Phillip Amoateng, Airtel-Tigo Rwanda’s new Managing Director said in a statement that the product was designed specifically with the goal of digitalization of the insurance sector in Rwanda.

It is a commitment we have dedicated to the health and welfare of our customers, Amoateng noted adding that Ingoboka Cash is expected to further boost the uptake of insurance products in the country.

The executive secretary of Rwanda Insurers Association (ASSAR), Jean Pierre Majoro has the impact and the role of innovative products such as these and has credited them for the improved reach of the medical insurance sector.

Kibe Waringa, the Country Director highlighted the importance of the players in the sector to accept digital solutions as it has proved an influential tool in market penetration on a global scale.

“We therefore believe digitization of insurance products and services will rapidly deliver appropriate solutions for the low-income people to mitigate risks and improve livelihoods in Rwanda,” he said.

The partnership between Access to Finance Rwanda, Inclusivity Solutions, Airtel and Radiant Insurance is yet another solution designed to disrupt the insurance market by accelerating the insurance penetration in the country.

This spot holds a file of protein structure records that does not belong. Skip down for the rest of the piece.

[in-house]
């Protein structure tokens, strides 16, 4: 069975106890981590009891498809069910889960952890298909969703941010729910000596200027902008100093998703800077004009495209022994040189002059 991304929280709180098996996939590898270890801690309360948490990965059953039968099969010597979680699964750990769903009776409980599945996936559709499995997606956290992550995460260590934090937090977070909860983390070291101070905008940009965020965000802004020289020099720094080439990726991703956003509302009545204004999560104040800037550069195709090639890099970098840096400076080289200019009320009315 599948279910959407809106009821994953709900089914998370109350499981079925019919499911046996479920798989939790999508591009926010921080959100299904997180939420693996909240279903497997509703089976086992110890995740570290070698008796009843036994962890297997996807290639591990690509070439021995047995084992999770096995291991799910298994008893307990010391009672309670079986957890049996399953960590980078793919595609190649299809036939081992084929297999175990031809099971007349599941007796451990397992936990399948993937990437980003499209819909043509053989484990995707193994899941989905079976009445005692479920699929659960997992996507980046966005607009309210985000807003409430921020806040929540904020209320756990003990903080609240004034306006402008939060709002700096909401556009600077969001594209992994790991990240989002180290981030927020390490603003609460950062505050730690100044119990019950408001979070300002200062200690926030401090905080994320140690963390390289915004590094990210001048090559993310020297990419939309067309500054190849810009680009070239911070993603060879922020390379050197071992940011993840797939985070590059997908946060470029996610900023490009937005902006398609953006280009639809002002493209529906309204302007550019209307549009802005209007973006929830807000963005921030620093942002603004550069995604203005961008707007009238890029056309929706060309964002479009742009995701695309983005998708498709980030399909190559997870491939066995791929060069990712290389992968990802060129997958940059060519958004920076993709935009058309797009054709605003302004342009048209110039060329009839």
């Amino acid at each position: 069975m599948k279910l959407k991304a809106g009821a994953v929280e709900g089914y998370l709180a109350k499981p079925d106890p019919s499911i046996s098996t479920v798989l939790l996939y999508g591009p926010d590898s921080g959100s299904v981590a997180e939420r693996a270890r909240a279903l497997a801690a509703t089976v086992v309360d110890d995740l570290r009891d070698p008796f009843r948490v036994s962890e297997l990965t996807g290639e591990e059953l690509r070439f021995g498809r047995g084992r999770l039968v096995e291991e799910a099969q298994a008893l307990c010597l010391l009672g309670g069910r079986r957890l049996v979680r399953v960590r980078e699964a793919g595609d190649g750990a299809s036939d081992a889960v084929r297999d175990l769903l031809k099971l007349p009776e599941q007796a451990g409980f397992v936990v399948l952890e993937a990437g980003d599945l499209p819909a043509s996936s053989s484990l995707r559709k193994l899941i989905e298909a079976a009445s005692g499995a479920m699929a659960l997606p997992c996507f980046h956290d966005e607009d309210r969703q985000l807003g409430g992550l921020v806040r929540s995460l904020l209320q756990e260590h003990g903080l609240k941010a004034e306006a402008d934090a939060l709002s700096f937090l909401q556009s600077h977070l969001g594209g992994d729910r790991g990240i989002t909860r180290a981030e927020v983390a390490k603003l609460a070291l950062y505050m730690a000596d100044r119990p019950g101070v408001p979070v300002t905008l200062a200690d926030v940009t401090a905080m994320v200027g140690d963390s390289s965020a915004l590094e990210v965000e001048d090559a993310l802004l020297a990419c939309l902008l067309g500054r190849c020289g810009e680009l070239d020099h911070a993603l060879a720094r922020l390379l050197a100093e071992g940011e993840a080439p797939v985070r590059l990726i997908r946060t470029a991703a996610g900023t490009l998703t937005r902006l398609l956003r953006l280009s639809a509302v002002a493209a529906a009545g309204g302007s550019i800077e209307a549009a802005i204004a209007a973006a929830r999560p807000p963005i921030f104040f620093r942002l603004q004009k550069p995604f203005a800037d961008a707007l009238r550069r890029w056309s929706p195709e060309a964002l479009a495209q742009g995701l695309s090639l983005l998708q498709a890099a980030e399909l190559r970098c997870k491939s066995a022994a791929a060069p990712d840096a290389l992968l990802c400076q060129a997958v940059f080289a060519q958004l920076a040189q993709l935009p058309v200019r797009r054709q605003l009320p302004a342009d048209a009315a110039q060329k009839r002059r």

Tanzania Allocate Sh161.1 Billion to Healthcare

President John Magufuli has revealed that 170 health centres in Tanzania have had their facilities upgraded over the past few months. The process saw the government allocate a gargantuan amount upwards of Sh161.9 billion ($72 million) to fully complete.

On the completion of this improvement exercise, these health facilities will be fully equipped to perform emergency operations on pregnant women and children as the country continues to work towards first-class maternal and child care.

President Magufuli was quick to express his delight at this latest development at a function where he unveiled 181 vehicles worth an estimated Sh20.75 billion for the use of the Medical Stores Department (MSD). These vehicles will be used for the express purpose of transporting medical supplies throughout the country.

In addition to the up gradation of health facilities, the government has also invested heavily in the construction of 268 more health centres. Tanzania now has a grand total of 7,284 health facilities in the nation. Magufuli also reiterated his administration’s intent to continue in this vein and build more facilities, “This includes construction of regional hospitals in the new regions of Njombe, Geita, Katavi and Simiyu. We are also introducing and improving specialized services in various hospitals in the country,” he said.